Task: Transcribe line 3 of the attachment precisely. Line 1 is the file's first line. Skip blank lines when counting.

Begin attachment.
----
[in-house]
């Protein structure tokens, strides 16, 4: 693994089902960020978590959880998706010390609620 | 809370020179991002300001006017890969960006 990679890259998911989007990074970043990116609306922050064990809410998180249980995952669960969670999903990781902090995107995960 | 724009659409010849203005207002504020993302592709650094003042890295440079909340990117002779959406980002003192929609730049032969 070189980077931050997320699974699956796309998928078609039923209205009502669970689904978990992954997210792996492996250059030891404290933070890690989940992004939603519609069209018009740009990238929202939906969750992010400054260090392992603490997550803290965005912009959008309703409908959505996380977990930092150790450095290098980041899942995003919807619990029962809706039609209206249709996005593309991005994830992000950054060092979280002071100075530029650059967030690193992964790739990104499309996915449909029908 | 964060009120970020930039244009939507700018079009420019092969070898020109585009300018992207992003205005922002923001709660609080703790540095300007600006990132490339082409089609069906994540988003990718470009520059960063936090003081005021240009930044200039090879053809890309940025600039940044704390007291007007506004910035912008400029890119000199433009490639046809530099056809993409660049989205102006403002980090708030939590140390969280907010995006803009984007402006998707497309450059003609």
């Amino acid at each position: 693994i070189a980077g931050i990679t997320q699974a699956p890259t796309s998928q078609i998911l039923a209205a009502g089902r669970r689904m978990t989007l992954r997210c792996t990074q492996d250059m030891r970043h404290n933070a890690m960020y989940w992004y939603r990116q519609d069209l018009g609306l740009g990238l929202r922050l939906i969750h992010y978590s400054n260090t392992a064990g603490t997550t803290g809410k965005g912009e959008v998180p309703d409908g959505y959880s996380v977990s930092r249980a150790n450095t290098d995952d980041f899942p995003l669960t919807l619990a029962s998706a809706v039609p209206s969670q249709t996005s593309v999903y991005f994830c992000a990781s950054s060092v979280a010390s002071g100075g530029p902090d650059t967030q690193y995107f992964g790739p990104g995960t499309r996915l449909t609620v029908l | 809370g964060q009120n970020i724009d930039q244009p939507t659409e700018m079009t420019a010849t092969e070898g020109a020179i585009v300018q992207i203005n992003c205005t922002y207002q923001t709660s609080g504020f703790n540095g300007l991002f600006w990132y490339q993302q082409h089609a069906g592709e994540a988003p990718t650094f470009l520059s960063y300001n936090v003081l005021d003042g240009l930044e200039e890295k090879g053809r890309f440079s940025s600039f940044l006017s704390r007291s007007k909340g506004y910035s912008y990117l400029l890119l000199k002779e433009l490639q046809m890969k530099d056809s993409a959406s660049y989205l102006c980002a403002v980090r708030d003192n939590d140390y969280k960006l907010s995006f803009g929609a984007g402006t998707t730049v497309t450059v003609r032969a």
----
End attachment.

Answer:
């Amino acid at each position: 693994i070189a980077g931050i990679t997320q699974a699956p890259t796309s998928q078609i998911l039923a209205a009502g089902r669970r689904m978990t989007l992954r997210c792996t990074q492996d250059m030891r970043h404290n933070a890690m960020y989940w992004y939603r990116q519609d069209l018009g609306l740009g990238l929202r922050l939906i969750h992010y978590s400054n260090t392992a064990g603490t997550t803290g809410k965005g912009e959008v998180p309703d409908g959505y959880s996380v977990s930092r249980a150790n450095t290098d995952d980041f899942p995003l669960t919807l619990a029962s998706a809706v039609p209206s969670q249709t996005s593309v999903y991005f994830c992000a990781s950054s060092v979280a010390s002071g100075g530029p902090d650059t967030q690193y995107f992964g790739p990104g995960t499309r996915l449909t609620v029908l | 809370g964060q009120n970020i724009d930039q244009p939507t659409e700018m079009t420019a010849t092969e070898g020109a020179i585009v300018q992207i203005n992003c205005t922002y207002q923001t709660s609080g504020f703790n540095g300007l991002f600006w990132y490339q993302q082409h089609a069906g592709e994540a988003p990718t650094f470009l520059s960063y300001n936090v003081l005021d003042g240009l930044e200039e890295k090879g053809r890309f440079s940025s600039f940044l006017s704390r007291s007007k909340g506004y910035s912008y990117l400029l890119l000199k002779e433009l490639q046809m890969k530099d056809s993409a959406s660049y989205l102006c980002a403002v980090r708030d003192n939590d140390y969280k960006l907010s995006f803009g929609a984007g402006t998707t730049v497309t450059v003609r032969a």